She shook her head trying not to hear them, and swam driving the man to the safety of the seashore. She waited until he opened his eyes, laying next to him, and when he did, she smiled and told him in the sweetest voice ever heard, "I'm so glad I was there to help you! How are you feeling?"

The man stood up, his eyes widened in horror at the sight of the half-fish creature, and walked back a few steps.

"What, what... What are you? That's not possible! You're a monster!," the man said.

He reached the gun that was still held by his belt, and despite wet, he could use it and shot Ariel on her shoulder. She screamed in pain and fell.

"But, but... But I've saved you!," Ariel said, unable to understand, crying.

The man shot again, this time on her chest. Her eyes clouded and she fainted. The man shot a third time and there would have been a fourth one, hadn't it been for Ariel's father showing up on the seashore after the Moon called him saying it was urgent. Her father took the gun from the hands of the scared man and urged upon him to leave fast. Once the man disappeared from his sight, he threw the gun in the depths of the sea, took dying Ariel in his arms, and went back home with her.

Weeks after, Ariel opened her eyes. She was still convalescent and the injuries hurt. Her father was sitting next to her, he had been doing after their doctors extracted the bullets and cured her injuries the best they could. He smiled only for a second, then his stern look was back.

"Ariel," he said, "there's a reason why we don't intervene in human's affairs. They're a species of fearful violent creatures that attack what they cannot understand. Your intentions don't matter. They only see a strange creature to destroy and we have to protect ourselves from them."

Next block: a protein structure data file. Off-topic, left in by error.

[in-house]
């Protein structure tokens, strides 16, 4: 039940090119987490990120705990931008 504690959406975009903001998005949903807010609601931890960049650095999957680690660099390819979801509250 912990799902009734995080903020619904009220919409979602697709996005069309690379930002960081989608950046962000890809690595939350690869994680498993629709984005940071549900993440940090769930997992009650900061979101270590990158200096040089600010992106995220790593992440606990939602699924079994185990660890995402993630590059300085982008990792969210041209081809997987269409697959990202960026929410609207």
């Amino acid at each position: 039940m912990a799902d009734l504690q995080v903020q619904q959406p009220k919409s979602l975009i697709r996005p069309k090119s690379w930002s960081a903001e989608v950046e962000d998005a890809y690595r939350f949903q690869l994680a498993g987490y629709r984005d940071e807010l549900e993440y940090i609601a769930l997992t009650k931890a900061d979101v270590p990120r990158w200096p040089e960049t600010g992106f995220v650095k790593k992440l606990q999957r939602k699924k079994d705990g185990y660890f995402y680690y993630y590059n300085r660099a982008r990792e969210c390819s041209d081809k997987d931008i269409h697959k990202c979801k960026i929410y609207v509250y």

One tear trickled down Ariel's cheek. She knew what would happen now.

"Now, there's the matter of the rules. You know them. If I am to expect for others to abide by my rules, I have to set an example by punishing my own daughter who broke them. I can't make an exception with you. You know what happens at this moment."

Her father was strict in applying the rules, and no matter her good intention when saving that man, no matter her promising she wouldn't break them again, Ariel was punished and cursed to eternally be the Watcher of the Sea. Always on duty to help drown those humans that would fall in the dark waters, she would be an invisible shadow to their eyes, singing to their ears while holding them and pushing their lives down in the depths of the silent sea.

Posted by: Auryn Beorn on 03/08/2015 at 12:00:00 - 0 Comments

Fallen Angels

Paradise was promised to us, until the day he confessed to his weakness and how much help he needed. They turned their heads towards me in wrath and blamed me for having allowed that he was weak. Their affection turned immediately in hate and so they stabbed me until I could no longer stand up, then kicked me out.

He came after me, despite of their begging and their let her die, and as he was crossing the doors to reunite with me in Hell, they stabbed him too. Their own son.

We were left alone with wounds that wouldn't let us move and live, hoping for a quick death.

But not even Death wanted us, and we had to survive in a world where we were the only ones we could trust. We were so hurt that started attacking each other. We were full of anger with nothing else to take it on but the other one. The blame, the blame. Who was to be blamed?

We are the Fallen Angels. We paid the price for defying the sacred societal rules. We are still angry. And now we begin to heal and stand up.
Posted by: Auryn Beorn on 30/06/2015 at 12:00:00 - 0 Comments